Professor R.H. Powell
Your letter of April 17 relative to
the Babylonian tablets is at hand. I have selected ten of the tablets, those
showing the different types and sizes, and representing the different periods
od [sic] history from which the tablets are available, and am sending them to
you by parcel post. Most of the tablets
are in a perfect condition. The sun
dried tablets are seldom well preserved.
I have tried to form a little collection complete in itself. Enclosed is a description of the tablets, and
my guarantee that they are genuine. Will
you kindly examine them, and should you not care to keep them all, select those
that you desire, and return the others to me as early as convenient? Since the British have occupied
Hoping that they may reach you in good condition, and that you may find them of interest, I am,
Edgar J. Banks
A Description of ten ancient Babylonian inscribed clay tablets, described by Edgar J. Banks, Alpine, N.J.
No. 1. $5.00.
Found at Jokha, the ruin of the ancient city of
No. 2. $5.00. Found at Drehem, a suburb of
No. 3. $4.00. Found at Jokha. A receipt for 3 lambs and 17 kid goats, delivered on the 29th day of the month. On one edge is the numeral 30, the total number of the animals. The date is on the back about 2350 B.C.
No. 4. $3.00. Found at Drehem. A butcher’s bill for 1 she goat and 2 goats, killed for market, and delivered on the 26th day of the month. Dated about 2350 B.C.
No. 5. $5.00. Found at Jokha. A very rare messenger tablet with a list of provisions supplied to the temple messenger for the journey, as bread, dates, oil, wine, etc. It was his expense allowance. The messenger tablets are very highly valued, for the writing upon them is finer and better than upon tablets of any other type. The date is along one edge, about 2350 B.C.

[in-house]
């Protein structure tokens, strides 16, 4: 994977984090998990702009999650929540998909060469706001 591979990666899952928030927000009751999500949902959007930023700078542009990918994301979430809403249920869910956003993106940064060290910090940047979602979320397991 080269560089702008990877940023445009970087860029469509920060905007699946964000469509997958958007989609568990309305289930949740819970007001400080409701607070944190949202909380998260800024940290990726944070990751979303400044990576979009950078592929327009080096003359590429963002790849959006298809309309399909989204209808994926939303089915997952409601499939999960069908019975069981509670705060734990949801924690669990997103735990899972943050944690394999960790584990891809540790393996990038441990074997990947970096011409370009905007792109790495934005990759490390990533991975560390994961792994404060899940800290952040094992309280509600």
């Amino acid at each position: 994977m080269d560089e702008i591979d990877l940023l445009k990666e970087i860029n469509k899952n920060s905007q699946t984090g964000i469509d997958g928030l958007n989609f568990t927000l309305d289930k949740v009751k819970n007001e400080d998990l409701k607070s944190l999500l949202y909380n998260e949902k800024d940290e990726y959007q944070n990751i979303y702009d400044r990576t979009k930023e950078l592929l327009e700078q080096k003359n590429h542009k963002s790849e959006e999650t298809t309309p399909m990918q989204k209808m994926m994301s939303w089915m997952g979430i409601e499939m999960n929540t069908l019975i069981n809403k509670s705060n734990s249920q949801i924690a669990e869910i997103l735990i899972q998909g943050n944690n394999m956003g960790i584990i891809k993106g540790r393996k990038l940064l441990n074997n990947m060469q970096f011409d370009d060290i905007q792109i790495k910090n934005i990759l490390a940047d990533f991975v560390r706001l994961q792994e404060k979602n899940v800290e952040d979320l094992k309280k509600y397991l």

No. 6. $4.00. Found at Jokha. This is a typical record of the temple offerings. After the tablet was written, and while the clay was still soft, the temple scribed rolled over the entire tablet his cylindrical stone seal, and the seal impression made it impossible to change the record. The seal impression bears the name of the scribe and of his father in raised characters, the seated figure of a deity and the standing figures of priests. The date is about 2350 B.C.
No. 7. $5.00. Found at Drehem. A temple record, sealed and dated about 2350 B.C.
No. 8. $3.00. Found at Jokha. A temple record, sealed and dated about 2350 B.C.
No. 9. $3.00. Found at Senkereh, the Biblical Elassar mentioned in Genesis 14:1. This is a sun dried first dyhasty [sic] tablet or business contract, from the age of Hammurabi, King of Babylon about 2200 B.C. He was the Hammurabi of the Bible, a contemporary of Abraham. This tablet is rare. Few tablets from this dynasty are well preserved.
No. 10. $3.00. Found at
I guarantee each of the ten tablets described above to be genuine ancient Babylonian tablets.
Edgar J. Banks